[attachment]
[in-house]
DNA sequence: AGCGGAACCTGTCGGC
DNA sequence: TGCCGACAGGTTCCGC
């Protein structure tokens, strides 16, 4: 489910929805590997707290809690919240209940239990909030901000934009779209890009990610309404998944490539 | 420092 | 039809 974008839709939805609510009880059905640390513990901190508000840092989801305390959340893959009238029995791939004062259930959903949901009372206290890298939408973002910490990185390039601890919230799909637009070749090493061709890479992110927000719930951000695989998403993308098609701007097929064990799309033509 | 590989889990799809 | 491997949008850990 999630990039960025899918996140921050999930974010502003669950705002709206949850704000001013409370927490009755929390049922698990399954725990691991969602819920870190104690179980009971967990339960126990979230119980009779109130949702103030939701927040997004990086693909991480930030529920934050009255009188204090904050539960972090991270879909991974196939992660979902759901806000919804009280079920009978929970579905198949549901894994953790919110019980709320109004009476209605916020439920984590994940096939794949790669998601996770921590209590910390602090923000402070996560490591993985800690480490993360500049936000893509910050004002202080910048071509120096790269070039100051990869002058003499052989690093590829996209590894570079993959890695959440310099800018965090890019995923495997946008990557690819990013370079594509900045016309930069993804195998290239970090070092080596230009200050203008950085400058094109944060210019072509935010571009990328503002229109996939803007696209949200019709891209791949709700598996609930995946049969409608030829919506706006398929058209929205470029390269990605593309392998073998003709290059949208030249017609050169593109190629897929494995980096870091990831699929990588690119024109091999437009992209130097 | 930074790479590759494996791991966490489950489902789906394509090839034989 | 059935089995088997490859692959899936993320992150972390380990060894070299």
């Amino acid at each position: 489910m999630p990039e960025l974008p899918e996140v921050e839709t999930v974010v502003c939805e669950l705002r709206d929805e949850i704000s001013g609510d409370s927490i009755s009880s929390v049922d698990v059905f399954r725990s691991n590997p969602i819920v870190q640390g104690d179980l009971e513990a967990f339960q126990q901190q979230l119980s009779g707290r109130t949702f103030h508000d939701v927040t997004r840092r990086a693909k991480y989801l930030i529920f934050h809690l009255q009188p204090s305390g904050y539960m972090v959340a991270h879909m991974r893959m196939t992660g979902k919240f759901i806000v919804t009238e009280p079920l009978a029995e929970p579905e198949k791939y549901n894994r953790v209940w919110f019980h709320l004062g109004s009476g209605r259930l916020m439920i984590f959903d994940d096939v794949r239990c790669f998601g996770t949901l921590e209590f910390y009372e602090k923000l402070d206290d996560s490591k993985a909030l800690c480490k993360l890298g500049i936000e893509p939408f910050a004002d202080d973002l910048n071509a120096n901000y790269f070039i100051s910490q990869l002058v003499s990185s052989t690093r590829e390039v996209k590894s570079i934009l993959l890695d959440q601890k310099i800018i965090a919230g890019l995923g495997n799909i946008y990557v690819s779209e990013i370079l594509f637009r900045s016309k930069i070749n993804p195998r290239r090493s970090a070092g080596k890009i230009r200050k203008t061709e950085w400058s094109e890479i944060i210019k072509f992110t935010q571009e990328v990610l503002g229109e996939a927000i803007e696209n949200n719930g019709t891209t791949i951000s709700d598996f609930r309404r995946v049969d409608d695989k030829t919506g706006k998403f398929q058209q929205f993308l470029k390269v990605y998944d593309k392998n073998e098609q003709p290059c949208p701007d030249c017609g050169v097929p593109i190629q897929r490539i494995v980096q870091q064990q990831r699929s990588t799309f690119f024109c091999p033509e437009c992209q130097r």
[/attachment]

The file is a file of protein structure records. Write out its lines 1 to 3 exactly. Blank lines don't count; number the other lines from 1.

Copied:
[in-house]
DNA sequence: AGCGGAACCTGTCGGC
DNA sequence: TGCCGACAGGTTCCGC